Ski Tripping – Spokane to Schweitzer Mountain

Ski Tripping - Spokane to Schweitzer Mountain


For AAA members in the Pacific Northwest, during this time of year, road trips likely mean ski and snowboard escapes! So with that in mind, let’s get out of town, up into the snow, strap our boots on and play for the day. Where to? This time we’re heading from Spokane to Schweitzer!

On our way to Schweitzer, we careen past the largest town in the Idaho “Chimney”, Coeur d’Alene. The city is named after the Coeur d'Alene people who lived in this area for uncounted centuries and untold generations. For thousands of years, the people camped along the shores of the lakes and streams, paddled canoes across their waters, and walked the forests and mountains of what is now north Idaho and eastern Washington. Throughout these years, the story of the Coeur d’Alene has been told in song and dance spoken in their own language. They shared it in celebration, in hardship, and through every cold and unforgiving winter. From old to young, their story has been kept alive through the generations. While HearHere hasn’t been around for generations — yet — we do have a vast collection of stories of Indigenous People across the country. As a HearHere subscriber, you’ll have access to our entire library, and you can listen to one of them on the Coeur d’Alene people here.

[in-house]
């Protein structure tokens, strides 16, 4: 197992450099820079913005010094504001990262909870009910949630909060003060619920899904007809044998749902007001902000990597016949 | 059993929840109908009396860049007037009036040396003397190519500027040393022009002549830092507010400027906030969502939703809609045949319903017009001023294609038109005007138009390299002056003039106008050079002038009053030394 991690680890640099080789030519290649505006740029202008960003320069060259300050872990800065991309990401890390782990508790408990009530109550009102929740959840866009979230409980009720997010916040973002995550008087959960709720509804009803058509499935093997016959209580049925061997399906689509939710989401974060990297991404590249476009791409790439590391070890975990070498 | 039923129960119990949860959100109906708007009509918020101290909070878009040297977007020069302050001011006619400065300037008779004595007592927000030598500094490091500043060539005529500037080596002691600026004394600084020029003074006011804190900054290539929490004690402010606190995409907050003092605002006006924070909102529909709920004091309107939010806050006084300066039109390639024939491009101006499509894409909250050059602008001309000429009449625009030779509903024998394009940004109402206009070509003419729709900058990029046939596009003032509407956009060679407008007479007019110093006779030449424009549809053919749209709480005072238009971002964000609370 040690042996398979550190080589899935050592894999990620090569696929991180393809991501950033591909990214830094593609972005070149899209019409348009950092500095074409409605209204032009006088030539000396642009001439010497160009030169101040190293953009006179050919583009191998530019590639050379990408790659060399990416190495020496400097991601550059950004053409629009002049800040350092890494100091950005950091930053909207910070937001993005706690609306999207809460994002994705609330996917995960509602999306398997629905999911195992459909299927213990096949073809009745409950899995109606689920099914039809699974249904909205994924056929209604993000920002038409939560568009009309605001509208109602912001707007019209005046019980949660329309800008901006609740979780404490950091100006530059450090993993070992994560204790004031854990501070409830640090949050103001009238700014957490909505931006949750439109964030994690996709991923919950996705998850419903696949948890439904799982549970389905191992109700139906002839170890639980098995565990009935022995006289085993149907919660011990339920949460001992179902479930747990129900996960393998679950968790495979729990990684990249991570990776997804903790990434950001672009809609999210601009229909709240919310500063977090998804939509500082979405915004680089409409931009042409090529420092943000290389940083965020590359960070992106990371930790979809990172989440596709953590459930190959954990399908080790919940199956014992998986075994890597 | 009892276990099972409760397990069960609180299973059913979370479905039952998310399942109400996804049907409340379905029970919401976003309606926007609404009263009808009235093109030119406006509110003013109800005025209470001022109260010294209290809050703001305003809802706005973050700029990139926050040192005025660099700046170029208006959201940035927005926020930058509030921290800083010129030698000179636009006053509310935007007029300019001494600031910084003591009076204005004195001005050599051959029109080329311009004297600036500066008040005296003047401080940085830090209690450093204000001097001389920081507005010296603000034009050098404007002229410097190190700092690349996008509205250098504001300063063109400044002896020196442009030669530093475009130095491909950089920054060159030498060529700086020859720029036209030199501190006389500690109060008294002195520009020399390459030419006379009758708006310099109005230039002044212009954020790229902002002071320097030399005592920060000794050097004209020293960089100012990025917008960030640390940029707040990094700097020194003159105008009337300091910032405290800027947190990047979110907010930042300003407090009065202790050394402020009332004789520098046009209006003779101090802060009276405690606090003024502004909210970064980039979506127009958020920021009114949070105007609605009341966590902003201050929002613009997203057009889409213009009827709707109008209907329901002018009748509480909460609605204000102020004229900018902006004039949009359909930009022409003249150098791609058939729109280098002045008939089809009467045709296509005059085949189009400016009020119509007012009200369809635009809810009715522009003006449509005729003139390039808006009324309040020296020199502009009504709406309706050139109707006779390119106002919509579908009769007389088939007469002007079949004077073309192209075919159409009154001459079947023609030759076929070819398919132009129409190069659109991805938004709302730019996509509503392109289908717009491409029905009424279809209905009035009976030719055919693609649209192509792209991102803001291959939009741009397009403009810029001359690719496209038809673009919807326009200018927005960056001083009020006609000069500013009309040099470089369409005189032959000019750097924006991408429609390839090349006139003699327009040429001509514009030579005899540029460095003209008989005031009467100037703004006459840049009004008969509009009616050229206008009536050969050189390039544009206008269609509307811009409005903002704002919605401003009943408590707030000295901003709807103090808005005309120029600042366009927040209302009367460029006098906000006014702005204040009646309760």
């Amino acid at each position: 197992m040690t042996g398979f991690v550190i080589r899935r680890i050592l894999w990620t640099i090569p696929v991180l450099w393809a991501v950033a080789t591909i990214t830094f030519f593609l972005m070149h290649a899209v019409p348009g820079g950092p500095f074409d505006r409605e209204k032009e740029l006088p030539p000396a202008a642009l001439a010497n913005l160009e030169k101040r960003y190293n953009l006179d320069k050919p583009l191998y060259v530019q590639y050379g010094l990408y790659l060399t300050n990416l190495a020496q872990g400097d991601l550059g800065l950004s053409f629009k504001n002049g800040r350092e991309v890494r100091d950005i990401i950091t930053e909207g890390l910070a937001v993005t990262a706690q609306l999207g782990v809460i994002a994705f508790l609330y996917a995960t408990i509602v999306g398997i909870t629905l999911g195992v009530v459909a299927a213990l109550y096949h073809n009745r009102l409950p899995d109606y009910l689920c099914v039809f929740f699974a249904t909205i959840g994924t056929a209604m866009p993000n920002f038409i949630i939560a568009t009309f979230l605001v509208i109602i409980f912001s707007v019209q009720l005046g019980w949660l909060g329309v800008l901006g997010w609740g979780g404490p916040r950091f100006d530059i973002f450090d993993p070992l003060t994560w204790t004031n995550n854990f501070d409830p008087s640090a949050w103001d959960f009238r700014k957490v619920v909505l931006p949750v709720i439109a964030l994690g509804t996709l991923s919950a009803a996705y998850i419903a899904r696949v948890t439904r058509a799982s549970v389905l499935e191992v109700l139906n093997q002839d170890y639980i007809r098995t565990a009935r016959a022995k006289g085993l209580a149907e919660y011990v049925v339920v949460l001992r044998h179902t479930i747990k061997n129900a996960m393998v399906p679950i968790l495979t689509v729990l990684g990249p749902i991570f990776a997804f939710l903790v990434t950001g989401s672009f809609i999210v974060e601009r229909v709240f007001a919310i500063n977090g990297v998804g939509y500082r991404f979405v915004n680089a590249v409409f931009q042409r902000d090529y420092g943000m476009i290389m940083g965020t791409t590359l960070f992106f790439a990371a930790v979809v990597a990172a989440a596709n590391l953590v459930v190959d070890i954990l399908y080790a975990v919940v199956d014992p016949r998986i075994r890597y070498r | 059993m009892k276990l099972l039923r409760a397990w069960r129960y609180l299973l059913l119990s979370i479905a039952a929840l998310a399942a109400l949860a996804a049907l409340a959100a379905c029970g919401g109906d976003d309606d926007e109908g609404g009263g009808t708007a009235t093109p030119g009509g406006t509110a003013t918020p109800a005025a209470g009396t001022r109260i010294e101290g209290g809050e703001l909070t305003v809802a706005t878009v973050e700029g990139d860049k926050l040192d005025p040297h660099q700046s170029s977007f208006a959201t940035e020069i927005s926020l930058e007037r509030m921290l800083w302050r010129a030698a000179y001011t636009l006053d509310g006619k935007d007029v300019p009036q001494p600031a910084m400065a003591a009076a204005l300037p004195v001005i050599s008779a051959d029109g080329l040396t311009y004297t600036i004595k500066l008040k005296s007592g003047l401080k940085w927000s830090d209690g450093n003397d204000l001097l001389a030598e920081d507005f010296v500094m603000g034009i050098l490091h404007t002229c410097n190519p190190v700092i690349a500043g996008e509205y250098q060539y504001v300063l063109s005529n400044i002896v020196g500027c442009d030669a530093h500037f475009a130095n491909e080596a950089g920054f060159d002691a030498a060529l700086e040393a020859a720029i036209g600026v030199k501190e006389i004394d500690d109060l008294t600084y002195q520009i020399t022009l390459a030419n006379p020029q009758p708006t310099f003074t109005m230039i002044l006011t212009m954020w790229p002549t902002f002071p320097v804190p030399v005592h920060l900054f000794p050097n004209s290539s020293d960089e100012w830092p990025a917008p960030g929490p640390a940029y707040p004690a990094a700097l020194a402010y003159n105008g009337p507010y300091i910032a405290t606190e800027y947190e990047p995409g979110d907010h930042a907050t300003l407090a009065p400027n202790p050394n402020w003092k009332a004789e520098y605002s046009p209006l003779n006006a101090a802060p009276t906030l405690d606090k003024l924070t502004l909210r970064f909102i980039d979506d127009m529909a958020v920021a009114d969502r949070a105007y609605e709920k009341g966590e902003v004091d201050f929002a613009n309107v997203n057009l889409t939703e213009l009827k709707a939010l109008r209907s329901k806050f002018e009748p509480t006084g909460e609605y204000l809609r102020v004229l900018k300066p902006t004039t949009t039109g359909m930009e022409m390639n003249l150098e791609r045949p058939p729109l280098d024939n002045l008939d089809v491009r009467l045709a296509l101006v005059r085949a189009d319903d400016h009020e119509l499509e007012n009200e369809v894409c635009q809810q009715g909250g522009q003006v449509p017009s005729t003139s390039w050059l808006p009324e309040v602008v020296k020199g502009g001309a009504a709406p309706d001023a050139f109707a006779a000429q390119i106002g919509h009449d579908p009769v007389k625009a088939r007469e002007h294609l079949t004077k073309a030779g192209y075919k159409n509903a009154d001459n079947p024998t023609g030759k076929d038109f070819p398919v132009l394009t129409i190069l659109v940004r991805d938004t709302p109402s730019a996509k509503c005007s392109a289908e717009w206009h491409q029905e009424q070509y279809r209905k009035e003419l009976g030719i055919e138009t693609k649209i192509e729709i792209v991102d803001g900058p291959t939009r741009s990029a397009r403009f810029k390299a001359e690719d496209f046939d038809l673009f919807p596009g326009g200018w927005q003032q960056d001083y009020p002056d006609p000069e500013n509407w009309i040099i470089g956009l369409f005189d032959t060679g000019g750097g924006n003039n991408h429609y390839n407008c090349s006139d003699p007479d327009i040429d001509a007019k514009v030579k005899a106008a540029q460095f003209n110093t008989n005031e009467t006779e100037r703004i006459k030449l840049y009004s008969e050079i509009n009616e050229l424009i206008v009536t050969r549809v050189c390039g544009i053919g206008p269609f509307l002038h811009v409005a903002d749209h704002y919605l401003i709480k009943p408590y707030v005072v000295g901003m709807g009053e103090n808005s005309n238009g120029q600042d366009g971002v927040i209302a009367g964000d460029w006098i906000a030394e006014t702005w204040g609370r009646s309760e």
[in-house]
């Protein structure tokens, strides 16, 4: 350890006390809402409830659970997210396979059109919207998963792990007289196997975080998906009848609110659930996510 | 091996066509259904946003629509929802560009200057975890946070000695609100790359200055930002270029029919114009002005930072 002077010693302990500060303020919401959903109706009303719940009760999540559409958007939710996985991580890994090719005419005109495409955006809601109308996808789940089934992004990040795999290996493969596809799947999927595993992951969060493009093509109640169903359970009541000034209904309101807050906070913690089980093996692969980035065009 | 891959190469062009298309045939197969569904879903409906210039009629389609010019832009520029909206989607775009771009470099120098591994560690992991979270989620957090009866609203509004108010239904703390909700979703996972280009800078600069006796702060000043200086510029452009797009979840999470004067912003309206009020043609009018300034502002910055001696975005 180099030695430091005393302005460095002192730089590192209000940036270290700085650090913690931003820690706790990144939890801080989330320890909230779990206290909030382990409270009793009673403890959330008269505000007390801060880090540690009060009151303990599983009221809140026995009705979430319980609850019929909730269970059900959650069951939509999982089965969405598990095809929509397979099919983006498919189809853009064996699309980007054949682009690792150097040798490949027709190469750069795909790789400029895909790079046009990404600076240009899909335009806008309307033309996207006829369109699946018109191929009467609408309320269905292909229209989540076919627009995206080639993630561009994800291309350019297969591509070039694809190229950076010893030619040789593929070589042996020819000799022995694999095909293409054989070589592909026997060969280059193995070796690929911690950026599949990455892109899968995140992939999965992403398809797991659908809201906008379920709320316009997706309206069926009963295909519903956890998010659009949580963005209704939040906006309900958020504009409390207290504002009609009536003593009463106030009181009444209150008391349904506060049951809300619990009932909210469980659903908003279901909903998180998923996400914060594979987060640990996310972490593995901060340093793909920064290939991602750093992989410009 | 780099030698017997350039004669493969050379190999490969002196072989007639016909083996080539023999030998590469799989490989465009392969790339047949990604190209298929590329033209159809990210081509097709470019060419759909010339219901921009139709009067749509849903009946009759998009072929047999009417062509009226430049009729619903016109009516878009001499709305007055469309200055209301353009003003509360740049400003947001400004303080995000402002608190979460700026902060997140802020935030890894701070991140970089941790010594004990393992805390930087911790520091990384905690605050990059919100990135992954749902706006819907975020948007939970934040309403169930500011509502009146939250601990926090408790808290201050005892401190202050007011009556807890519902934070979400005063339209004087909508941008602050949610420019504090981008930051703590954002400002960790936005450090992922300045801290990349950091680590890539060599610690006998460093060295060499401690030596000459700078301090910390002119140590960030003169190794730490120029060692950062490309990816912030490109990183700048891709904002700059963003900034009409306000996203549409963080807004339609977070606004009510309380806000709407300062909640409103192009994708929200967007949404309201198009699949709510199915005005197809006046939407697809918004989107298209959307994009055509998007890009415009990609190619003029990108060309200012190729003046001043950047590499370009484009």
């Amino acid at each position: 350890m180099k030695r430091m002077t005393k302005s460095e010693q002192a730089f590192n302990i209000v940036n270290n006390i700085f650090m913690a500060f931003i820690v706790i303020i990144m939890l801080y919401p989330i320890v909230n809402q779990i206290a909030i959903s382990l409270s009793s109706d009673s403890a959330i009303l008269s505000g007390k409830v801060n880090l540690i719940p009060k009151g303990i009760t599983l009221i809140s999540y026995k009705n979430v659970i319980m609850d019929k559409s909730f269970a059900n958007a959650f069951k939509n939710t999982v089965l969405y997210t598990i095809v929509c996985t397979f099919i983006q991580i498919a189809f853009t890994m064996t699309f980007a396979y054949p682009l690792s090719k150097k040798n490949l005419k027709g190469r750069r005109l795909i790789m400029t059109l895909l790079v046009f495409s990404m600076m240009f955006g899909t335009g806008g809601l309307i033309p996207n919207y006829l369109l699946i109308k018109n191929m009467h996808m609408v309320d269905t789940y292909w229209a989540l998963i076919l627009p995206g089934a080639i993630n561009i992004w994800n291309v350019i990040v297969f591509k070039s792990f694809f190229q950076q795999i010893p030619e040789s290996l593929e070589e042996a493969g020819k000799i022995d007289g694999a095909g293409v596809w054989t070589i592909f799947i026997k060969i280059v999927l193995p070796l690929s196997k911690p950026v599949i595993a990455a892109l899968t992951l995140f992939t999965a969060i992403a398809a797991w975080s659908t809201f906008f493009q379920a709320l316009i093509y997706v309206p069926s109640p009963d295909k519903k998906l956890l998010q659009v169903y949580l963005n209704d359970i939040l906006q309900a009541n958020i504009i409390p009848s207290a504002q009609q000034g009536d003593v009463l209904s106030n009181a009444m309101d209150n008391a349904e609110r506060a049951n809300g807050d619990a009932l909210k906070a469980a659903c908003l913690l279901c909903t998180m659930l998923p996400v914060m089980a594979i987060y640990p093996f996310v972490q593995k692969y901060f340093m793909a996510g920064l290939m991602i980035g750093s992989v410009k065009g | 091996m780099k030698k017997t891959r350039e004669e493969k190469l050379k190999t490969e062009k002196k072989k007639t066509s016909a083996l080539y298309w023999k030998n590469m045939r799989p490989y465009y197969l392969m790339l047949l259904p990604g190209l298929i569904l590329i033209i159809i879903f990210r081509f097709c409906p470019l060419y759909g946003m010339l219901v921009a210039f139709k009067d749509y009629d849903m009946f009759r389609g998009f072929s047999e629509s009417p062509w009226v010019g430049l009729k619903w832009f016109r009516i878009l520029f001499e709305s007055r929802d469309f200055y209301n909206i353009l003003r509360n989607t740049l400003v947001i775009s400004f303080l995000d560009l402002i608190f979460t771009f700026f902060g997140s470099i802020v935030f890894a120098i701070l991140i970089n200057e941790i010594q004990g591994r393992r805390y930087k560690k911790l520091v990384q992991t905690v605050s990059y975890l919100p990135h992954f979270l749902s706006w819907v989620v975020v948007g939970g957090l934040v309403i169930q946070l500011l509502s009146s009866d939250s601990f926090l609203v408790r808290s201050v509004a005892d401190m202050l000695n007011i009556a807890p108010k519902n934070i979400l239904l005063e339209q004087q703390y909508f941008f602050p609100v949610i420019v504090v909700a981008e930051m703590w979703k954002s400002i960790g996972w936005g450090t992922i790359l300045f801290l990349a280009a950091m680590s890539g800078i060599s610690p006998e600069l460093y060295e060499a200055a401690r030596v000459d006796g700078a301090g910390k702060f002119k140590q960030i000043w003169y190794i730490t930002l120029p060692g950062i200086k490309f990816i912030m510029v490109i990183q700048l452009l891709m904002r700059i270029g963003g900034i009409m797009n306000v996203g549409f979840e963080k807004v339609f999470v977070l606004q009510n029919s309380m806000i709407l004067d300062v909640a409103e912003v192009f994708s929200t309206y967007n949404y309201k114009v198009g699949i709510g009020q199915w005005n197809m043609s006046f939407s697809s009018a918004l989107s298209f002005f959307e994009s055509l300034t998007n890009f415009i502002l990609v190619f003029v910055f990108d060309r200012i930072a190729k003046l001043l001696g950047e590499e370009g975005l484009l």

Lake-Pend-Oreille—Getty Images

Let’s keep the road trip going — fresh snow awaits. Put Coeur d’Alene in the rearview mirror and head north on US Highway 95. Off to our east is Lake ‌Pend‌ ‌Oreille‌, the largest lake in all of Idaho. You get a great view of it from the top of Schweitzer. The lake empties into the Pend Oreille River, which is one of the Columbia River’s largest tributaries contributing about 40 percent of the Mighty Columbia’s water. ‌The‌ ‌Pend‌ ‌Oreille‌ ‌River‌ ‌is‌ ‌chock‌ ‌full‌ ‌of‌ ‌so‌ ‌much‌ ‌biodiversity‌ that it’s ‌sometimes‌ ‌called‌ ‌The‌ ‌Zoo.‌ ‌More‌ ‌than‌ ‌260‌ birds ‌and‌ ‌over 50‌ ‌animal‌ ‌species‌ ‌thrive‌ ‌in‌ ‌its‌ ‌waters‌ ‌and‌ ‌along‌ ‌its‌ ‌meandering‌ ‌shores.‌ There’s much more to the river and its history and we have it for you right here.